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anonymous
 3 years ago
When asked to calculate the energy required to launch a satellite into orbit, do I have to solve for E (E=K+U) or just potential U?
anonymous
 3 years ago
When asked to calculate the energy required to launch a satellite into orbit, do I have to solve for E (E=K+U) or just potential U?

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anonymous
 3 years ago
Best ResponseYou've already chosen the best response.0I think it's E=K+U \[K=\frac 12 mv^2\] \[U=\frac{GMm}{r}\] \[F=ma\] \[a=\frac{v^2}r\] \[F=m\frac{v^2}{r}\] \[F=\frac{GMm}{r^2}\] \[\frac{GMm}{r^2}=m\frac{v^2}{r}\] \[\frac{GM\cancel m}{r^2}=\cancel m\frac{v^2}{r}\] \[\frac{GM}{r}=v^2\] E=K+U \[E=\frac 12mv^2\frac{GMm}{r}\] \[E=\frac 12m\frac{GM}{r}\frac{GMm}{r}\]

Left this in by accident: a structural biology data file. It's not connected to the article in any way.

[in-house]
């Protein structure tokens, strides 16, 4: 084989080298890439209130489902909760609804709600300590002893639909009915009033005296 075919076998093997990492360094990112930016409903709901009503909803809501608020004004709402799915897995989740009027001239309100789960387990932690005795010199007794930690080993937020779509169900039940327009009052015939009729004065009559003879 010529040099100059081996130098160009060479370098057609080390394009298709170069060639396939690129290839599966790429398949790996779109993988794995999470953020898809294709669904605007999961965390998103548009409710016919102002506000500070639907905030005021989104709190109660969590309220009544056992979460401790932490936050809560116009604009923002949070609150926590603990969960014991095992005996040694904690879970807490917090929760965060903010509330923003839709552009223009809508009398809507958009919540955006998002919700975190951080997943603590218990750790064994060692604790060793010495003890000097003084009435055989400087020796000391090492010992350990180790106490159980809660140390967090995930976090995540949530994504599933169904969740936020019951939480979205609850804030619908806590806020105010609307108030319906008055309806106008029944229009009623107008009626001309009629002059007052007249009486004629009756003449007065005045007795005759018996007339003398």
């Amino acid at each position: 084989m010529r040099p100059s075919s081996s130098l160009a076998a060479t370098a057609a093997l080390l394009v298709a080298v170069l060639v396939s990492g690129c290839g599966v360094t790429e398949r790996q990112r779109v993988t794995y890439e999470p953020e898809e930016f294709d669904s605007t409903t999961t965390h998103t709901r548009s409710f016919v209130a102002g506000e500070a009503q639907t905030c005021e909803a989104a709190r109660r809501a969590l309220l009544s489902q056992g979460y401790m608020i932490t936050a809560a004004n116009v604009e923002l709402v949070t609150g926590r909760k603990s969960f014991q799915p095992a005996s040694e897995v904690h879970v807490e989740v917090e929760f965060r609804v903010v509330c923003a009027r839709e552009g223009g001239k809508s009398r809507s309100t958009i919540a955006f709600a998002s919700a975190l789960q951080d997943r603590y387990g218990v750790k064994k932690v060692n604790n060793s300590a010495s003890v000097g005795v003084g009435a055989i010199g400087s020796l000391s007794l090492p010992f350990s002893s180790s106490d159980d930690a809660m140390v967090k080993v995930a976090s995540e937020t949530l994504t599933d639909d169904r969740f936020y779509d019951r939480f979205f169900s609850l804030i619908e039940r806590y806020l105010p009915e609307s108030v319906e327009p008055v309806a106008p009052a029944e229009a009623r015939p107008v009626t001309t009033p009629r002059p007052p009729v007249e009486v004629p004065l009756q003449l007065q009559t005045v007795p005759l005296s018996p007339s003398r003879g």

anonymous
 3 years ago
Best ResponseYou've already chosen the best response.0@satellite73 @phi How does the above simplify to \[=\frac{GMm}{2r}\]?

anonymous
 3 years ago
Best ResponseYou've already chosen the best response.0I'm soo silly...nevermind

anonymous
 3 years ago
Best ResponseYou've already chosen the best response.0Orbits are elliptical so the potential energy is going to be changing, likewise kinetic energy is going to change. Clearly the amount of energy it took is constant.
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